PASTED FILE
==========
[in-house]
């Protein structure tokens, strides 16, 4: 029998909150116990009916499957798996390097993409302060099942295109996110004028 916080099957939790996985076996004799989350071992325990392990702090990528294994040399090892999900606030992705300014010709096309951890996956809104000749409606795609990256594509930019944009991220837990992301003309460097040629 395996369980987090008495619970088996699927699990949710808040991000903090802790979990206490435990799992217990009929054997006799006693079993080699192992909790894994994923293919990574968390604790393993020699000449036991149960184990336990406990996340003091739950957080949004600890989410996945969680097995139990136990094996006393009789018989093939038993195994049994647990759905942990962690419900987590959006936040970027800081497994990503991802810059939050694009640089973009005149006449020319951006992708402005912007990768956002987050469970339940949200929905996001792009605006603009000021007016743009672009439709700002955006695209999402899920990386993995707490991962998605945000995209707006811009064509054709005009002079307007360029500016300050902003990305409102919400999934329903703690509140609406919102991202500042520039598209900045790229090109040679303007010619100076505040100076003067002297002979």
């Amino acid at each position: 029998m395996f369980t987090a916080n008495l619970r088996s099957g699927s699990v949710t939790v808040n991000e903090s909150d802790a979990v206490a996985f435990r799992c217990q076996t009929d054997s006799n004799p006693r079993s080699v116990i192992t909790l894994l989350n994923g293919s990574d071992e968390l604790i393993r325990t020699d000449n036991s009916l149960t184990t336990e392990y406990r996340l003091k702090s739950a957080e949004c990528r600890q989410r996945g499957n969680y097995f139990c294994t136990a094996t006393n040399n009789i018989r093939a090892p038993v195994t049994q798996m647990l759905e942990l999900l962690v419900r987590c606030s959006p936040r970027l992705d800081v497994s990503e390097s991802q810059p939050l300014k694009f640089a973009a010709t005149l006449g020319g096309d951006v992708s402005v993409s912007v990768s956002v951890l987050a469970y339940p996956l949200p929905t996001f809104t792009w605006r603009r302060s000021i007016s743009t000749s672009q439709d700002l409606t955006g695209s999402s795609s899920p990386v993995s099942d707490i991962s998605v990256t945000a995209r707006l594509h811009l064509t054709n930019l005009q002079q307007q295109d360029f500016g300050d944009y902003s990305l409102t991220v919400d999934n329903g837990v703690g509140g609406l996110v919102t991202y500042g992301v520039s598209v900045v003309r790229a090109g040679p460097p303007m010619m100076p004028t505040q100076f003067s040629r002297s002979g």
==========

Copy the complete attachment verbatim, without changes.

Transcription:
[in-house]
């Protein structure tokens, strides 16, 4: 029998909150116990009916499957798996390097993409302060099942295109996110004028 916080099957939790996985076996004799989350071992325990392990702090990528294994040399090892999900606030992705300014010709096309951890996956809104000749409606795609990256594509930019944009991220837990992301003309460097040629 395996369980987090008495619970088996699927699990949710808040991000903090802790979990206490435990799992217990009929054997006799006693079993080699192992909790894994994923293919990574968390604790393993020699000449036991149960184990336990406990996340003091739950957080949004600890989410996945969680097995139990136990094996006393009789018989093939038993195994049994647990759905942990962690419900987590959006936040970027800081497994990503991802810059939050694009640089973009005149006449020319951006992708402005912007990768956002987050469970339940949200929905996001792009605006603009000021007016743009672009439709700002955006695209999402899920990386993995707490991962998605945000995209707006811009064509054709005009002079307007360029500016300050902003990305409102919400999934329903703690509140609406919102991202500042520039598209900045790229090109040679303007010619100076505040100076003067002297002979």
């Amino acid at each position: 029998m395996f369980t987090a916080n008495l619970r088996s099957g699927s699990v949710t939790v808040n991000e903090s909150d802790a979990v206490a996985f435990r799992c217990q076996t009929d054997s006799n004799p006693r079993s080699v116990i192992t909790l894994l989350n994923g293919s990574d071992e968390l604790i393993r325990t020699d000449n036991s009916l149960t184990t336990e392990y406990r996340l003091k702090s739950a957080e949004c990528r600890q989410r996945g499957n969680y097995f139990c294994t136990a094996t006393n040399n009789i018989r093939a090892p038993v195994t049994q798996m647990l759905e942990l999900l962690v419900r987590c606030s959006p936040r970027l992705d800081v497994s990503e390097s991802q810059p939050l300014k694009f640089a973009a010709t005149l006449g020319g096309d951006v992708s402005v993409s912007v990768s956002v951890l987050a469970y339940p996956l949200p929905t996001f809104t792009w605006r603009r302060s000021i007016s743009t000749s672009q439709d700002l409606t955006g695209s999402s795609s899920p990386v993995s099942d707490i991962s998605v990256t945000a995209r707006l594509h811009l064509t054709n930019l005009q002079q307007q295109d360029f500016g300050d944009y902003s990305l409102t991220v919400d999934n329903g837990v703690g509140g609406l996110v919102t991202y500042g992301v520039s598209v900045v003309r790229a090109g040679p460097p303007m010619m100076p004028t505040q100076f003067s040629r002297s002979g």